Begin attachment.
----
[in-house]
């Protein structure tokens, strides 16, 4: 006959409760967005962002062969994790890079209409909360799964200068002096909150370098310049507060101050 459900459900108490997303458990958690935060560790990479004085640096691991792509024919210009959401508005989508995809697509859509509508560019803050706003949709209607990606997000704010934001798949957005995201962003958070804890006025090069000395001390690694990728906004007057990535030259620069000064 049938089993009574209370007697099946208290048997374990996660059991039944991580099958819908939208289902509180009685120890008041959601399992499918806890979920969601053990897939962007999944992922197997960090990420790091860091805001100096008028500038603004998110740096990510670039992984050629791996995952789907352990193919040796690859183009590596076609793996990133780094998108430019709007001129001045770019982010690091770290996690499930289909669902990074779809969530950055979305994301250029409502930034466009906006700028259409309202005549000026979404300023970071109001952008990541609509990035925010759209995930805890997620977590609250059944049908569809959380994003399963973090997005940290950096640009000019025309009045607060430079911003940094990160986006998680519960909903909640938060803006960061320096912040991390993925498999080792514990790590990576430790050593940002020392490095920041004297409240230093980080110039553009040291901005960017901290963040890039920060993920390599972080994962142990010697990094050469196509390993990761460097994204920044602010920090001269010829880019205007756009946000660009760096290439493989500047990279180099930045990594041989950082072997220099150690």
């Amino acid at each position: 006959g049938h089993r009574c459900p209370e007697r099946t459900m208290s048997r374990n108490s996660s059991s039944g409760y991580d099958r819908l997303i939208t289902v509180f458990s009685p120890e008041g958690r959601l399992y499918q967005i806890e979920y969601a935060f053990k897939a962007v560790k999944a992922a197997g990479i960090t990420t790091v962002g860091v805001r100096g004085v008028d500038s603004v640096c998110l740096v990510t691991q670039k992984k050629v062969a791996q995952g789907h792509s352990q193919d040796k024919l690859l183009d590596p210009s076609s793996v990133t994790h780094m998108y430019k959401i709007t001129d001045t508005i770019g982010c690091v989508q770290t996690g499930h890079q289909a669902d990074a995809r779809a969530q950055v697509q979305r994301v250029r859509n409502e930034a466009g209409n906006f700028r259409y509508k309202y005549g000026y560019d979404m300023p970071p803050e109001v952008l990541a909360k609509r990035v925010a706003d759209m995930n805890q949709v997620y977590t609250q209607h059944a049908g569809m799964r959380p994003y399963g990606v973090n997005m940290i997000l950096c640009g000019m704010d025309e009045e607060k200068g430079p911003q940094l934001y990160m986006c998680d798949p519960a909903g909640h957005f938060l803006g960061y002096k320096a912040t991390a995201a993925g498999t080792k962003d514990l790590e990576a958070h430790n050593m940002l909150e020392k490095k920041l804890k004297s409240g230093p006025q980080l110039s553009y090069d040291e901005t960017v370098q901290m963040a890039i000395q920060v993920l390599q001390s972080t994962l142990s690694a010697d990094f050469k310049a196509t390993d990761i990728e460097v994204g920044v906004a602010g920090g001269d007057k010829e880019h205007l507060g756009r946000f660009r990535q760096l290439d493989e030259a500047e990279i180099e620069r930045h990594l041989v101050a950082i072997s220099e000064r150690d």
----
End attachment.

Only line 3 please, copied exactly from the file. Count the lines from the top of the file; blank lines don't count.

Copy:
């Amino acid at each position: 006959g049938h089993r009574c459900p209370e007697r099946t459900m208290s048997r374990n108490s996660s059991s039944g409760y991580d099958r819908l997303i939208t289902v509180f458990s009685p120890e008041g958690r959601l399992y499918q967005i806890e979920y969601a935060f053990k897939a962007v560790k999944a992922a197997g990479i960090t990420t790091v962002g860091v805001r100096g004085v008028d500038s603004v640096c998110l740096v990510t691991q670039k992984k050629v062969a791996q995952g789907h792509s352990q193919d040796k024919l690859l183009d590596p210009s076609s793996v990133t994790h780094m998108y430019k959401i709007t001129d001045t508005i770019g982010c690091v989508q770290t996690g499930h890079q289909a669902d990074a995809r779809a969530q950055v697509q979305r994301v250029r859509n409502e930034a466009g209409n906006f700028r259409y509508k309202y005549g000026y560019d979404m300023p970071p803050e109001v952008l990541a909360k609509r990035v925010a706003d759209m995930n805890q949709v997620y977590t609250q209607h059944a049908g569809m799964r959380p994003y399963g990606v973090n997005m940290i997000l950096c640009g000019m704010d025309e009045e607060k200068g430079p911003q940094l934001y990160m986006c998680d798949p519960a909903g909640h957005f938060l803006g960061y002096k320096a912040t991390a995201a993925g498999t080792k962003d514990l790590e990576a958070h430790n050593m940002l909150e020392k490095k920041l804890k004297s409240g230093p006025q980080l110039s553009y090069d040291e901005t960017v370098q901290m963040a890039i000395q920060v993920l390599q001390s972080t994962l142990s690694a010697d990094f050469k310049a196509t390993d990761i990728e460097v994204g920044v906004a602010g920090g001269d007057k010829e880019h205007l507060g756009r946000f660009r990535q760096l290439d493989e030259a500047e990279i180099e620069r930045h990594l041989v101050a950082i072997s220099e000064r150690d």